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What about outsourcing cyber security?

July 2023 by Patrick Houyoux LL.M. ULB, Brussels, Trinity College, Cambridge, UK. President – Director PT SYDECO

One of the fundamental principles of cyber security is to reduce the attack surface of an IT infrastructure as much as possible, in order to limit the target of a cyber attack and minimise, as far as possible, the damage that such an attack can cause to the infrastructure as a whole.

Each author has his own definition of the attack surface, but personally I opt for Phil Muncaster’s definition, which - even if it seems incomplete - unlike the other authors, defines it by its objective and not by its means. In essence, he writes that the attack surface "can be defined as the physical and digital assets of an organisation that could be compromised to facilitate a cyber attack "(1).

However, this definition seems to me to be incomplete, because the attack surface encompasses not only what could facilitate a cyber attack, but also and above all what could be targeted by the cyber attack or, in other words, what the attack could target, i.e. all the physical assets, such as hardware, and digital assets, such as software, of an organisation.
Just like a burglar, a hacker will always find a way to penetrate a system or a home, no matter how secure it is.
Hence the recommendation to limit the attack surface by creating micro-segmentation so that, in the event of an attack, it is not the whole system that is affected but only the part that is first targeted.
For example, if the German hospital which, during the pandemic, had to refuse to admit a sick patient because its entire computer system was down following a cyber attack, had protected its computer system by segmenting it, the patient would not have died.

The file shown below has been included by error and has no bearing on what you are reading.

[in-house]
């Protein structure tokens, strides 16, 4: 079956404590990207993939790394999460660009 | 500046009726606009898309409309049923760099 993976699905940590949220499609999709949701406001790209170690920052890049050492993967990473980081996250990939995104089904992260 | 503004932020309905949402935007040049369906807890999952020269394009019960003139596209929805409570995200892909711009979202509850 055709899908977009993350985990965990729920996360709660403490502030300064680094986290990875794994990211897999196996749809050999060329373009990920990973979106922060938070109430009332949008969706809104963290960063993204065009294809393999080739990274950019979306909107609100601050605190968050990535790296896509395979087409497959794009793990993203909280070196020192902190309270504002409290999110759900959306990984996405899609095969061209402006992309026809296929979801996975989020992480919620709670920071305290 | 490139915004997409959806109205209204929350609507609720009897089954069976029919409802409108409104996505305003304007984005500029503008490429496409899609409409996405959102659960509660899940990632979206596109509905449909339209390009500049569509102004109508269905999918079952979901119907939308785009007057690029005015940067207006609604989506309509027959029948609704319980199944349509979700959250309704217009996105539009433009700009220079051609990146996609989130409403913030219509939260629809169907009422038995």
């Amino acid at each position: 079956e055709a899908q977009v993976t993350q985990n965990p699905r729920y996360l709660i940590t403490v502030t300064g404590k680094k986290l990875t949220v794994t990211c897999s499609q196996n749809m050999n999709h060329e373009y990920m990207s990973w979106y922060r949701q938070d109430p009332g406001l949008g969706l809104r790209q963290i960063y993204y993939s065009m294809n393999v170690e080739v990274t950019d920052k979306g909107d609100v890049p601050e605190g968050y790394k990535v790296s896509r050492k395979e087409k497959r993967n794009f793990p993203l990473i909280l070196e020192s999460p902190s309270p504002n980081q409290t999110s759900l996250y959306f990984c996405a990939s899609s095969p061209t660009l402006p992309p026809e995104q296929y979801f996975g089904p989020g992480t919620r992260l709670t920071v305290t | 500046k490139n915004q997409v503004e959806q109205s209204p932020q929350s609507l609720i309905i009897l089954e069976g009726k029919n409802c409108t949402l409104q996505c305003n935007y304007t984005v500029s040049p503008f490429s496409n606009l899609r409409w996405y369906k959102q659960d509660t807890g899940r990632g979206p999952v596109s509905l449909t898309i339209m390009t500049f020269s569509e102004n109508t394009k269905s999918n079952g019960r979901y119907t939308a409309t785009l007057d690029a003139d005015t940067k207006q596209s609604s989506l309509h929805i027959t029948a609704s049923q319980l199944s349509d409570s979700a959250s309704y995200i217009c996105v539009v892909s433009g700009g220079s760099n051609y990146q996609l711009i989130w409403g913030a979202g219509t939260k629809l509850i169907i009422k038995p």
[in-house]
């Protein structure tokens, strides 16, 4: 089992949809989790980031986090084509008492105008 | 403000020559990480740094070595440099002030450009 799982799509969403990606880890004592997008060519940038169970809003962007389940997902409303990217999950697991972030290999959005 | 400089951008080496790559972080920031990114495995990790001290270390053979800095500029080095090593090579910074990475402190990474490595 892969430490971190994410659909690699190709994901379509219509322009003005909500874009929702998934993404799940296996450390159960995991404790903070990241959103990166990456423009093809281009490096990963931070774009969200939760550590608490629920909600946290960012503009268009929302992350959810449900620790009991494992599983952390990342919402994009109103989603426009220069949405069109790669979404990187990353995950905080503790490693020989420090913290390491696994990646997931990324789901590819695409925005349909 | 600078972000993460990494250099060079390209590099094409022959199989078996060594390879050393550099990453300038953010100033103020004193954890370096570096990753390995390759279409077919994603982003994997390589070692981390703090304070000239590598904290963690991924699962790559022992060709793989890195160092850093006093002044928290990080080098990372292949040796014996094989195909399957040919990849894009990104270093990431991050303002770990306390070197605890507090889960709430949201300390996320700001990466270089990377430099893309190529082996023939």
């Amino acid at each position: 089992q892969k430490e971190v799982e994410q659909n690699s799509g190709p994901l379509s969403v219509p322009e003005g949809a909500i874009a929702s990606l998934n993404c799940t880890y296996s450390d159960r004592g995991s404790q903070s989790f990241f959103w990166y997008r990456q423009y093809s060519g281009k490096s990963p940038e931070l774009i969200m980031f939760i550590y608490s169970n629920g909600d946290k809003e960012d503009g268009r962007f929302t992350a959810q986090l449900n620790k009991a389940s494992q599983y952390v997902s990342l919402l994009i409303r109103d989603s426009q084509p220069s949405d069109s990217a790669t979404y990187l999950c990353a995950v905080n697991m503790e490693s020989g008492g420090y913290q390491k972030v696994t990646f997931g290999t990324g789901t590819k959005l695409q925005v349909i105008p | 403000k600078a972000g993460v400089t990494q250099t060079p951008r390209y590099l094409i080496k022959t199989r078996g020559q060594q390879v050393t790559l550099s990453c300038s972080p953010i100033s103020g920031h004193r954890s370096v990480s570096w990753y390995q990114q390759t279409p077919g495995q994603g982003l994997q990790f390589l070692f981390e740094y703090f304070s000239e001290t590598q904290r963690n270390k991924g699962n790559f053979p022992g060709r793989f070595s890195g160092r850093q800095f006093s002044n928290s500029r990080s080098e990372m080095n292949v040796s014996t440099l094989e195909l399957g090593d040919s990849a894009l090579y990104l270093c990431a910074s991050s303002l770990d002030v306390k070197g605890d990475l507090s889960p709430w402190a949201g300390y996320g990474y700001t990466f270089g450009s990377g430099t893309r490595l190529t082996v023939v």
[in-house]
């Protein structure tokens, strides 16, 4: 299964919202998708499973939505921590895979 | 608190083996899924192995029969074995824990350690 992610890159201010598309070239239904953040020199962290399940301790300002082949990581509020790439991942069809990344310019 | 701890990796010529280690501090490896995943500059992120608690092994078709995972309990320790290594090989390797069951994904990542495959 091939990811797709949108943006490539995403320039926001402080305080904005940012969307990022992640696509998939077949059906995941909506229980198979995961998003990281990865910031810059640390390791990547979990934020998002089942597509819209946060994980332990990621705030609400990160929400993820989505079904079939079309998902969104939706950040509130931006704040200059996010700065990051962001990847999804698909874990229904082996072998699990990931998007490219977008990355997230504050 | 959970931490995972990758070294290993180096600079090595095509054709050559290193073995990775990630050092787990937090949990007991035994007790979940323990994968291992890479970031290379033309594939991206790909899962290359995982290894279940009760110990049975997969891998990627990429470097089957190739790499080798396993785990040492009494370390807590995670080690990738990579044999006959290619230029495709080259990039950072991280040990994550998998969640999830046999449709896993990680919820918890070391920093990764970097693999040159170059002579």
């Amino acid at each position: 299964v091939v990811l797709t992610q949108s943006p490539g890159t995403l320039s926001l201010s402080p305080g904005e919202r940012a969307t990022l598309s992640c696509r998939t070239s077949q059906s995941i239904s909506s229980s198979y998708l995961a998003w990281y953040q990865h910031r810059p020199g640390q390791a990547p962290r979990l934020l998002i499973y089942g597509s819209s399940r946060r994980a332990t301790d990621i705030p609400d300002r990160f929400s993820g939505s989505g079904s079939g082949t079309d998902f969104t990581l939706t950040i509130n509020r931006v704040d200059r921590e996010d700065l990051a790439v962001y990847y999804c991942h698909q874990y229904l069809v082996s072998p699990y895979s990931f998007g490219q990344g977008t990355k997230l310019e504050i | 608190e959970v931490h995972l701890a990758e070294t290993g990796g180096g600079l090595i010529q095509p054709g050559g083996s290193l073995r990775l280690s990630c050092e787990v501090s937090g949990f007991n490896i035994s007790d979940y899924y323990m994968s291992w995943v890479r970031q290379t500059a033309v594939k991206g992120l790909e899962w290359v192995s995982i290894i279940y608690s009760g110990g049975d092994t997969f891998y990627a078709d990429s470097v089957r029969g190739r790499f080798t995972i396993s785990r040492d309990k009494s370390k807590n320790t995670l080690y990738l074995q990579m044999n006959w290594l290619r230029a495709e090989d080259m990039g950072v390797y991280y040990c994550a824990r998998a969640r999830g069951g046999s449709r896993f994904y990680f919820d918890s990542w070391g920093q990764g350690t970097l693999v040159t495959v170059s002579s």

This fundamental principle of cyber security is therefore clearly opposed to the introduction of elements that will only increase the attack surface.
So any cyber security solution applied to an infrastructure that requires the intervention of a third party only increases the attack surface of that infrastructure.

I’m thinking here of security systems sold as SaaS or based on the Cloud, which necessarily involve systems and software from outside the company, as well as physical people for operations and maintenance over which the customer has no control.
When you use a SaaS solution, you don’t necessarily know how secure it is. However well secured it may be, it is not immune to access by a privileged user from a compromised medium. In 2022, 3 leading companies fell victim to compromised SaaS solutions. I’m thinking here of Microsoft, Okta, and HubSpot.
Darktrace has observed a significant increase in the number of attacks against SaaS (2) platforms. It’s not hard to understand why, when you consider all the cyber-attack risks that are specific to a SaaS platform.
These risks may relate to a possible misconfiguration of the cloud, to the intervention of the platform itself as a third party, whose level of security we do not know, nor that of the physical people working on it, the level of protection of its API, the dangers that staff may run, intentionally or unintentionally, by exposing sensitive data or disrupting the service through their actions, data breaches, denial of service attacks... (3)
And what are we to think of SolarWinds and Kaseya, who offer their customers IT security as a SaaS service, when we know the irreparable damage these companies have caused them when they themselves have been the victims of a cyber attack?
In conclusion, it can be said that the cyber security of an IT infrastructure can never be delegated to a third party, be it a physical entity, a platform or the Cloud, without broadening the scope of attacks.

The best protection against cyber-attacks is one that is built in-house and in which you have personal control over all its components at every level.
The best protection against cyber-attacks is, in addition to the most advanced traditional means of defence, to segment your infrastructure to limit the attack surface, as ARCHANGEL 2.0 enables you to do. This new-generation firewall offers defence in depth with real-time control of the network and its components, and creates micro-segmentation within the network.


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